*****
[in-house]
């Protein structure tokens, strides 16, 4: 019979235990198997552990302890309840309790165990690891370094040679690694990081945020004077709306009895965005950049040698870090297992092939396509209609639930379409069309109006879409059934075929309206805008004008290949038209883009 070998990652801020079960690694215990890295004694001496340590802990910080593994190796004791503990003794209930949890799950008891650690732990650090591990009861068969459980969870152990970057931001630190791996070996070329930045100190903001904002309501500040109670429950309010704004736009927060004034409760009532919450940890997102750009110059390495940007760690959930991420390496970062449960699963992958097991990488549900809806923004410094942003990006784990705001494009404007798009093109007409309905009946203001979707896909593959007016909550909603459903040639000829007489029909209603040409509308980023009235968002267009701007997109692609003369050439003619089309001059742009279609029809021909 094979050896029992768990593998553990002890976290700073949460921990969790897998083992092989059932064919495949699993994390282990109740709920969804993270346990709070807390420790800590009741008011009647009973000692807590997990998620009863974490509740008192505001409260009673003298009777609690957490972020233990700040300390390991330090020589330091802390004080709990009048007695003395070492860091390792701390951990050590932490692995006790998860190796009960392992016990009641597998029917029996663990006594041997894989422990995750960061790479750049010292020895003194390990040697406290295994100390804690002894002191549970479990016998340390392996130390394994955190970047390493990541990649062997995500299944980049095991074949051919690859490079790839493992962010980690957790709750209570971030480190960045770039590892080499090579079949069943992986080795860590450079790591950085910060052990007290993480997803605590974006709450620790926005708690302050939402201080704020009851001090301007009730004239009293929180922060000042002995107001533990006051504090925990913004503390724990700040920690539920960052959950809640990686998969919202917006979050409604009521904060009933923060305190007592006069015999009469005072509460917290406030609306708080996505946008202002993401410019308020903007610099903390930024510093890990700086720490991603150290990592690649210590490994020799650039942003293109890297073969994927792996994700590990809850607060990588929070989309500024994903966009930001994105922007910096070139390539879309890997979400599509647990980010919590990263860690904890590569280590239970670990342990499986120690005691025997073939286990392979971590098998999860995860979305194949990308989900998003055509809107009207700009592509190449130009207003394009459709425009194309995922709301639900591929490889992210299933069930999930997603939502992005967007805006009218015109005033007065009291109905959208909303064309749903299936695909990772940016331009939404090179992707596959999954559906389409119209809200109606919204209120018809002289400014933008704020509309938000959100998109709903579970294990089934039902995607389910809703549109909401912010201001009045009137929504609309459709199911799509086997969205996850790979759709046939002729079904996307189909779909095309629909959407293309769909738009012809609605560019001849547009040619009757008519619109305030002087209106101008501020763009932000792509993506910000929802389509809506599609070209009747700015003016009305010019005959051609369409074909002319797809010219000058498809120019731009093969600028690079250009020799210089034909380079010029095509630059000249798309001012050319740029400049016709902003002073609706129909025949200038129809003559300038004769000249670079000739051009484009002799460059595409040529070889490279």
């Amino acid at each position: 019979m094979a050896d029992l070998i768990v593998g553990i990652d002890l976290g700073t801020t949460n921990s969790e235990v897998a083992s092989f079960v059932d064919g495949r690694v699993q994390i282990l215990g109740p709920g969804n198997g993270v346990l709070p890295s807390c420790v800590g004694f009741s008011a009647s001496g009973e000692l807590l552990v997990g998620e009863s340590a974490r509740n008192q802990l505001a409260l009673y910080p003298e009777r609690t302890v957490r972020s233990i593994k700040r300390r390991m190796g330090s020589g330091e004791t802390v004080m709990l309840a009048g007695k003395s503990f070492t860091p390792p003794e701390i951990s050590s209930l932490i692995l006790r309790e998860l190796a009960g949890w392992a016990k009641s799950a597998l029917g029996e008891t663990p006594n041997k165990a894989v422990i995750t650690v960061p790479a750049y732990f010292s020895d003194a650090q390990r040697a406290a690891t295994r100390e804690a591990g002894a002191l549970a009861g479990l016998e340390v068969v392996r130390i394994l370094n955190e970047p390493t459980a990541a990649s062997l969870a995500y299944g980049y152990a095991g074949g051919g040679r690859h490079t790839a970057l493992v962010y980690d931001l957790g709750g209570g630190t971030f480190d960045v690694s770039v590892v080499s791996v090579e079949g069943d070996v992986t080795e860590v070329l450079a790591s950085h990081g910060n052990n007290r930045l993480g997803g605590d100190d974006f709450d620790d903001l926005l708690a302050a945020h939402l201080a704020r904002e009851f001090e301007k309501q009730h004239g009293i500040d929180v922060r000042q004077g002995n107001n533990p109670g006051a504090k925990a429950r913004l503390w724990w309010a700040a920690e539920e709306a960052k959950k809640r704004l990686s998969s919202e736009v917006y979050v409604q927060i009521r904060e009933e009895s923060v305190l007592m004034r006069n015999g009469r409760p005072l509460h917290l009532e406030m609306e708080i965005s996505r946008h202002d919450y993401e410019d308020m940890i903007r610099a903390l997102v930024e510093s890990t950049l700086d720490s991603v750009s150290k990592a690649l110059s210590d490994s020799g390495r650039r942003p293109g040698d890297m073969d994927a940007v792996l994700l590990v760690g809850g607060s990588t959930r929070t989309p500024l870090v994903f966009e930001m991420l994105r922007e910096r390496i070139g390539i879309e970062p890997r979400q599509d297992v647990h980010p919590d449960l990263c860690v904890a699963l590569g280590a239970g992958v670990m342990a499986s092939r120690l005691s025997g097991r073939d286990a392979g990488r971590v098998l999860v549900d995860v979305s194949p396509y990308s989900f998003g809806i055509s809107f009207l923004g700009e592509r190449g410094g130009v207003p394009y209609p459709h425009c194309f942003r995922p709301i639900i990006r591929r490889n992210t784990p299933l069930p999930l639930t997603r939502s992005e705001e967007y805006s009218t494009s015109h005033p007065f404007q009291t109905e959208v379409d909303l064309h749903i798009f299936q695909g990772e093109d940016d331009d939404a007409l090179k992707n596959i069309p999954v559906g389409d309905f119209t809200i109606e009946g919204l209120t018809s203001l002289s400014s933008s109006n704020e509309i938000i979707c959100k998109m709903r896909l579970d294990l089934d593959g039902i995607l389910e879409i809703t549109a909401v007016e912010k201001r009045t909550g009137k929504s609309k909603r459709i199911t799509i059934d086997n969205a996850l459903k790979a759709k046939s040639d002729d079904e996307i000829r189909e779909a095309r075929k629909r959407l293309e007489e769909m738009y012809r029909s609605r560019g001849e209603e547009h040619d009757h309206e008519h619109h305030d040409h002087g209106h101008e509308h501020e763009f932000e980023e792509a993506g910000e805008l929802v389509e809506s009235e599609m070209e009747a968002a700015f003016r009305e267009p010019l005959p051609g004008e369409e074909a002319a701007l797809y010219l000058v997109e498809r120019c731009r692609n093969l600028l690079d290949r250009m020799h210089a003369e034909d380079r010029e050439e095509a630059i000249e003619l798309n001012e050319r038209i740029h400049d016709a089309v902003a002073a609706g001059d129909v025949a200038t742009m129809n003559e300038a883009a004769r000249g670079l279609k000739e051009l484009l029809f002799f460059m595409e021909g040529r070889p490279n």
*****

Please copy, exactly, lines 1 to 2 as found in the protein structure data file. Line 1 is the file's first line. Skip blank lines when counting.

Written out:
[in-house]
């Protein structure tokens, strides 16, 4: 019979235990198997552990302890309840309790165990690891370094040679690694990081945020004077709306009895965005950049040698870090297992092939396509209609639930379409069309109006879409059934075929309206805008004008290949038209883009 070998990652801020079960690694215990890295004694001496340590802990910080593994190796004791503990003794209930949890799950008891650690732990650090591990009861068969459980969870152990970057931001630190791996070996070329930045100190903001904002309501500040109670429950309010704004736009927060004034409760009532919450940890997102750009110059390495940007760690959930991420390496970062449960699963992958097991990488549900809806923004410094942003990006784990705001494009404007798009093109007409309905009946203001979707896909593959007016909550909603459903040639000829007489029909209603040409509308980023009235968002267009701007997109692609003369050439003619089309001059742009279609029809021909 094979050896029992768990593998553990002890976290700073949460921990969790897998083992092989059932064919495949699993994390282990109740709920969804993270346990709070807390420790800590009741008011009647009973000692807590997990998620009863974490509740008192505001409260009673003298009777609690957490972020233990700040300390390991330090020589330091802390004080709990009048007695003395070492860091390792701390951990050590932490692995006790998860190796009960392992016990009641597998029917029996663990006594041997894989422990995750960061790479750049010292020895003194390990040697406290295994100390804690002894002191549970479990016998340390392996130390394994955190970047390493990541990649062997995500299944980049095991074949051919690859490079790839493992962010980690957790709750209570971030480190960045770039590892080499090579079949069943992986080795860590450079790591950085910060052990007290993480997803605590974006709450620790926005708690302050939402201080704020009851001090301007009730004239009293929180922060000042002995107001533990006051504090925990913004503390724990700040920690539920960052959950809640990686998969919202917006979050409604009521904060009933923060305190007592006069015999009469005072509460917290406030609306708080996505946008202002993401410019308020903007610099903390930024510093890990700086720490991603150290990592690649210590490994020799650039942003293109890297073969994927792996994700590990809850607060990588929070989309500024994903966009930001994105922007910096070139390539879309890997979400599509647990980010919590990263860690904890590569280590239970670990342990499986120690005691025997073939286990392979971590098998999860995860979305194949990308989900998003055509809107009207700009592509190449130009207003394009459709425009194309995922709301639900591929490889992210299933069930999930997603939502992005967007805006009218015109005033007065009291109905959208909303064309749903299936695909990772940016331009939404090179992707596959999954559906389409119209809200109606919204209120018809002289400014933008704020509309938000959100998109709903579970294990089934039902995607389910809703549109909401912010201001009045009137929504609309459709199911799509086997969205996850790979759709046939002729079904996307189909779909095309629909959407293309769909738009012809609605560019001849547009040619009757008519619109305030002087209106101008501020763009932000792509993506910000929802389509809506599609070209009747700015003016009305010019005959051609369409074909002319797809010219000058498809120019731009093969600028690079250009020799210089034909380079010029095509630059000249798309001012050319740029400049016709902003002073609706129909025949200038129809003559300038004769000249670079000739051009484009002799460059595409040529070889490279």